For mining sector specialists who have become accustomed to hard times, the recent jump in share prices from the likes of Greatland Gold PLC (LON:GGP) and Eurasia Mining PLC (LON:EUA) looks nothing short of miraculous.
Deep into a bear market, shares in both companies have also jumped by more than 100%.
The respective market capitalisations of these two juniors are now £167mln and £194mln, although Eurasia’s shares are now suspended so that is not a live number.
What are we to make of this?
Eurasia does have some modest alluvial PGM production at one of its Russian sites, but by and large these two companies should be treated as representative of the exploration and development end of the junior market, rather than the producers.
The simplest explanation of course is that the quality of the respective assets - PGMs in Russia for Eurasia and gold in Australia for Greatland – is at last starting to excite investors. In Eurasia’s case, the Monchetundra project is all about the two million ounces of palladium and platinum it holds. In a market where the palladium price has been touching 30-year highs, Monchetundra’s high palladium content has attracted a lot of attention, including a Chinese joint venture partner which the speculation says may now be on the cusp of making an offer.
And in the case of Greatland’s Havieron gold project in Australia’s Paterson Range, joint venture partner Newcrest (ASX:NCM) is so impressed that’s it’s drilling all-out and hopes to have a resource out by the end of the year. The speculation here is that it’ll be at least four million ounces, and possibly higher than five-and-a-half million.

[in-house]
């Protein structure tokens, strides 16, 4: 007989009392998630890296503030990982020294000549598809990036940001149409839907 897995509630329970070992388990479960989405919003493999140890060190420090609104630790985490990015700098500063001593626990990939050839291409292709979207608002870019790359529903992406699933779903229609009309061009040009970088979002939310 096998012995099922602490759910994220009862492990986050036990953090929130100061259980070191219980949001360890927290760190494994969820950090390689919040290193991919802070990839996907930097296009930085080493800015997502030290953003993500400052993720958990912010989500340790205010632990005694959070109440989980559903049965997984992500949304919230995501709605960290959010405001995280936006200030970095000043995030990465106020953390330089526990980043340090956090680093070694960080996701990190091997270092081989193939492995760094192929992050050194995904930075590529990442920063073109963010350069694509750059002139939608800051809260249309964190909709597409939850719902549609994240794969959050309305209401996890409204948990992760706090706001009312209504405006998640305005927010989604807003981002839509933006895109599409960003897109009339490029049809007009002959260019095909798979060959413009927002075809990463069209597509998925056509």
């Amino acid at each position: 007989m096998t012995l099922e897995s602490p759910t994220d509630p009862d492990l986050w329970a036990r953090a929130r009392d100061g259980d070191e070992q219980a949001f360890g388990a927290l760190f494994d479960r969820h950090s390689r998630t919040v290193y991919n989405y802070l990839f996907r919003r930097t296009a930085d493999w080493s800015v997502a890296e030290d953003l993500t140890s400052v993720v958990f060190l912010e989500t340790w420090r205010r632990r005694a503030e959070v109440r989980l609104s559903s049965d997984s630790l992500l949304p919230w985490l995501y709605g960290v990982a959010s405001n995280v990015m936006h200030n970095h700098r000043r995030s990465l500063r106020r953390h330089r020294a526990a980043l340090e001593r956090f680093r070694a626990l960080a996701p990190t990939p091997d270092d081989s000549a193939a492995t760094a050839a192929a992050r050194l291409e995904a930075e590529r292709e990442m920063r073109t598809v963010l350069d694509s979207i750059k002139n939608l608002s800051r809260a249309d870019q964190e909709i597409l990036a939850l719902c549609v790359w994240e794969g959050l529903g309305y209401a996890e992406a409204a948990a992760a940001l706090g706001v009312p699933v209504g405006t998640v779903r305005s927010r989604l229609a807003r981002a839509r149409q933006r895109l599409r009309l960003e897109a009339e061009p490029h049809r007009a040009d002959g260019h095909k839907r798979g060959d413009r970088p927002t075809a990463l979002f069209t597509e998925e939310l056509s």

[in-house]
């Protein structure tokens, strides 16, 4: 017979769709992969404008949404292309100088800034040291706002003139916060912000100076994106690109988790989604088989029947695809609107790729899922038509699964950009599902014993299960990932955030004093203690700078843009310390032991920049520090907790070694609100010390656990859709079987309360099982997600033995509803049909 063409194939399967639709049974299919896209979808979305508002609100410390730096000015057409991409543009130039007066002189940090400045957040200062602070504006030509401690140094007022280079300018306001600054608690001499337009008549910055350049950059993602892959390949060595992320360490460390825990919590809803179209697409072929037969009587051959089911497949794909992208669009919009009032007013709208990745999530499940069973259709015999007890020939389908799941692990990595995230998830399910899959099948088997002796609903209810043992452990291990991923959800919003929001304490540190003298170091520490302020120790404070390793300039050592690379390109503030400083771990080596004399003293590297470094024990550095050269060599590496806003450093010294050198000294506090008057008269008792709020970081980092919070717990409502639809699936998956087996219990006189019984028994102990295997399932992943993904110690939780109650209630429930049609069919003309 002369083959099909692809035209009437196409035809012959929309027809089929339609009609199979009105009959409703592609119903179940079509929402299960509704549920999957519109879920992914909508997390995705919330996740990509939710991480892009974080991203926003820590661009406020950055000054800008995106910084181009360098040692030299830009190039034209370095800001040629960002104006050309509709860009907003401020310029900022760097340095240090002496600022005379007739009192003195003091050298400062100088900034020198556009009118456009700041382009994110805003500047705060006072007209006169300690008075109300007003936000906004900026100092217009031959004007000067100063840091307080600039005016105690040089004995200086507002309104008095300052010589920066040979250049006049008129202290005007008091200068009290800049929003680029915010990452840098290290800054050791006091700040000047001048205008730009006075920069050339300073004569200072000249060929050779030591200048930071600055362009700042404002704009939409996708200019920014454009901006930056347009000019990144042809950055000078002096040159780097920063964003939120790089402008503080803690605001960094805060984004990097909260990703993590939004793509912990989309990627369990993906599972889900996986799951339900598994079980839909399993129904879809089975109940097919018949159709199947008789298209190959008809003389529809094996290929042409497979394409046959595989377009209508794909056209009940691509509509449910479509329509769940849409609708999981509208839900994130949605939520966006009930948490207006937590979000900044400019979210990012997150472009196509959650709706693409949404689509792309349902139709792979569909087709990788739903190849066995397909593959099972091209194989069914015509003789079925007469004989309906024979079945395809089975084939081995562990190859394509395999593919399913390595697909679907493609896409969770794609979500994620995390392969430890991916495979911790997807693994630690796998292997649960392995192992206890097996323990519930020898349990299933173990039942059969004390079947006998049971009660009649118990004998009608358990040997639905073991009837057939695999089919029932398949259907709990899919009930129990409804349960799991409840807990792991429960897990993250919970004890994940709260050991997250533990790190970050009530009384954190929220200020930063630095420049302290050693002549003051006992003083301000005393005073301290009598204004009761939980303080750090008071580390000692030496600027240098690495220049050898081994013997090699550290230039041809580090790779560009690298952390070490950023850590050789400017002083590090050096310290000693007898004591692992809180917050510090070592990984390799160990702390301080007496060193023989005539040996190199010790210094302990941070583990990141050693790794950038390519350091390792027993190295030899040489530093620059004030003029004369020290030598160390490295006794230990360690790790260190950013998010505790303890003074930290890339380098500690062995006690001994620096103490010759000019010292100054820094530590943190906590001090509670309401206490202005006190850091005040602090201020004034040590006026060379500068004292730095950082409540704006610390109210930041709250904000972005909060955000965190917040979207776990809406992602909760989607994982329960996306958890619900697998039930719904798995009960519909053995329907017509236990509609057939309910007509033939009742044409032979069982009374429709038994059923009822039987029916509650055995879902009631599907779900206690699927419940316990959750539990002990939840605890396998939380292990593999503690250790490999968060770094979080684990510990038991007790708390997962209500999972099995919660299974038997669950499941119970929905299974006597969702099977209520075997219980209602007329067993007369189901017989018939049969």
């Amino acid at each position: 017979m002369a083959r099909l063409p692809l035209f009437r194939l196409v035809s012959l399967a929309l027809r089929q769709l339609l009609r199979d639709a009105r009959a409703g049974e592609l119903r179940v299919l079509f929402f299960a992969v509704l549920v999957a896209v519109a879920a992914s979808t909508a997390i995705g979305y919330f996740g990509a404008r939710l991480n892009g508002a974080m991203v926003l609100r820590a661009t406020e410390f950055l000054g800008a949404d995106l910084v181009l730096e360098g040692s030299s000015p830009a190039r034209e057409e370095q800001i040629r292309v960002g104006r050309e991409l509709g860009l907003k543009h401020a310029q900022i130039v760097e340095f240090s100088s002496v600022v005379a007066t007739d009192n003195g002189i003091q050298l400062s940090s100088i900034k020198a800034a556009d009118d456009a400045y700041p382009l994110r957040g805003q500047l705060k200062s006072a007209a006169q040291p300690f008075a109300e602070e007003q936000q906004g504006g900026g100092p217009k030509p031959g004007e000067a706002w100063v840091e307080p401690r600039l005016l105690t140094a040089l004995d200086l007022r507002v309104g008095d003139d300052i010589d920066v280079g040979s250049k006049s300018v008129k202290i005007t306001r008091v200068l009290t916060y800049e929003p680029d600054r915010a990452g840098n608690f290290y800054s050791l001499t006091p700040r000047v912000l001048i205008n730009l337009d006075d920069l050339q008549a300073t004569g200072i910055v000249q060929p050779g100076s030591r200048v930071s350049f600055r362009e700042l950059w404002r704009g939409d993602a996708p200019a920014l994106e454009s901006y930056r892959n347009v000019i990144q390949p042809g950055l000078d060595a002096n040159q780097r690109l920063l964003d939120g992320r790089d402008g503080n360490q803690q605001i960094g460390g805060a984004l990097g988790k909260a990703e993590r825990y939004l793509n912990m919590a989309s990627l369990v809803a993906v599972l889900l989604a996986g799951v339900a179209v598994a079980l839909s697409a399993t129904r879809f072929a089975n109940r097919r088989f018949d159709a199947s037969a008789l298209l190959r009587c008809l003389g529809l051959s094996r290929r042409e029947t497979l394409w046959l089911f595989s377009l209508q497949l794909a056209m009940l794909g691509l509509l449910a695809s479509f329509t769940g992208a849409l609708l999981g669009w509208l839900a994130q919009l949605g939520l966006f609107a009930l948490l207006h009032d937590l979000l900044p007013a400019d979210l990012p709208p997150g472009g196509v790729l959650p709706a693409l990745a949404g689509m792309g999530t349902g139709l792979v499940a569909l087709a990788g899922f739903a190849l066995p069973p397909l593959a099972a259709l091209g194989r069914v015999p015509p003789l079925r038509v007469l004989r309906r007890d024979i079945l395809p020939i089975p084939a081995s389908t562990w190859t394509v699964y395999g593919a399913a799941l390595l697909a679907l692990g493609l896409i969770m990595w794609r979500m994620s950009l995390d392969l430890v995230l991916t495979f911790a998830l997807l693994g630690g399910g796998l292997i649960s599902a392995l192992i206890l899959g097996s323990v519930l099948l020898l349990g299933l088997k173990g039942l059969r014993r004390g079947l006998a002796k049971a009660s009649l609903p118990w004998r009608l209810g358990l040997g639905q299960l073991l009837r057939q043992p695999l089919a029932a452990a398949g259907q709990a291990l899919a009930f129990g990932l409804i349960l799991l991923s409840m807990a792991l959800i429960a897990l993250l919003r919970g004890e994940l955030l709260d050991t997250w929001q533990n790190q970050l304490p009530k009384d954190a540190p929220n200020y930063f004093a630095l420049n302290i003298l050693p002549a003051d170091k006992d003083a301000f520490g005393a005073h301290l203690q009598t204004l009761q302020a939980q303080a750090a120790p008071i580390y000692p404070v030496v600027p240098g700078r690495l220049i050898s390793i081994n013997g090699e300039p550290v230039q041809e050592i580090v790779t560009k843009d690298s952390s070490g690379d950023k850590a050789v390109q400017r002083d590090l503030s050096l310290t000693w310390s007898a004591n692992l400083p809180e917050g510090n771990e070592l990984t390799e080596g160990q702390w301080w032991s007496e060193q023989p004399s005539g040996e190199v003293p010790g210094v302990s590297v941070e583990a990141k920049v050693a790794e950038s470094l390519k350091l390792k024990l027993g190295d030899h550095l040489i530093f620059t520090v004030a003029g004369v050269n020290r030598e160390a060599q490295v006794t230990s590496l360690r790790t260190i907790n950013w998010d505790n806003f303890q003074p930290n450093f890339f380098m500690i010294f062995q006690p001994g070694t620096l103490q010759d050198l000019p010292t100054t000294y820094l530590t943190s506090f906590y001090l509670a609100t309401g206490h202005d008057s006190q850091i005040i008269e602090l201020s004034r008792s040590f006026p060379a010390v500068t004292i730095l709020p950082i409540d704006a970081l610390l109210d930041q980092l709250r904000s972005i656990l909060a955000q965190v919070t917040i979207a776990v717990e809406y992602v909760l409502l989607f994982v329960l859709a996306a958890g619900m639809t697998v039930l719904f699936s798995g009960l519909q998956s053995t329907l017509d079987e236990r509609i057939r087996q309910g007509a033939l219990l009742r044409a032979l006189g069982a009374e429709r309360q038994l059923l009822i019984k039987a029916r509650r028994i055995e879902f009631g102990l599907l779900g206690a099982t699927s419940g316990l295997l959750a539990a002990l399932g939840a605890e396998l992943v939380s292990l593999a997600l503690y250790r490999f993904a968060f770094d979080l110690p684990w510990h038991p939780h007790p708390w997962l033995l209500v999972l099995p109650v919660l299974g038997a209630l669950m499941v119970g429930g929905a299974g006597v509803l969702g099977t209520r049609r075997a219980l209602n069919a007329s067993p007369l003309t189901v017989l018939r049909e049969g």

So, two exceptional projects bringing renewed interest into London’s junior market.
Seasoned investors will know it isn’t always that simple though. In a market were liquidity can be a real issue, it takes sentiment as well as quality to get prices really on the move.
And it’s here that both Greatland and Eurasia have played a key role. Because although the share price jumps in both companies have been spectacular since the New Year, in fact both also performed strongly throughout 2019. And that in turn has helped bring investors back to the idea that there is real money to be made from exploration and development.
So the scene has been set whereby positive newsflow can once again have a significant effect on share prices. Shares in Katoro Gold PLC (LON:KAT) jumped by more than 300% after it signed a deal on some old South African mine dumps, shares in Shanta Gold (LON:SHG) have risen by 25% since December, and were up significantly when it acquired new exploration ground in Kenya from Barrick, shares in Chaarat Gold (LON:CGH) have risen by 33% since they dipped in December, shares in Rockfire Resources (LON:ROCK) have more than tripled since November, and shares in Conroy Gold (LON:CGNR) are up 350% since the start of the year.
Not everyone’s a winner, of course. With doubts about the global economy still lingering in the wake of the coronavirus, base metals companies haven’t done so well. And even in the precious metals space, stalwarts like Condor Gold and Jubilee Metals are holding their own, but hardly flying. For those with more marginal projects, funding is as hard to find as it ever was.
And yet, it seems clear enough that those companies that can provide interesting projects, decent liquidity and positive newsflow will be met by plenty of appetite and interest in the market. Whether that selective positive sentiment becomes general any time soon remains an open question. But London’s junior mining market is alive, and for now that’s progress enough.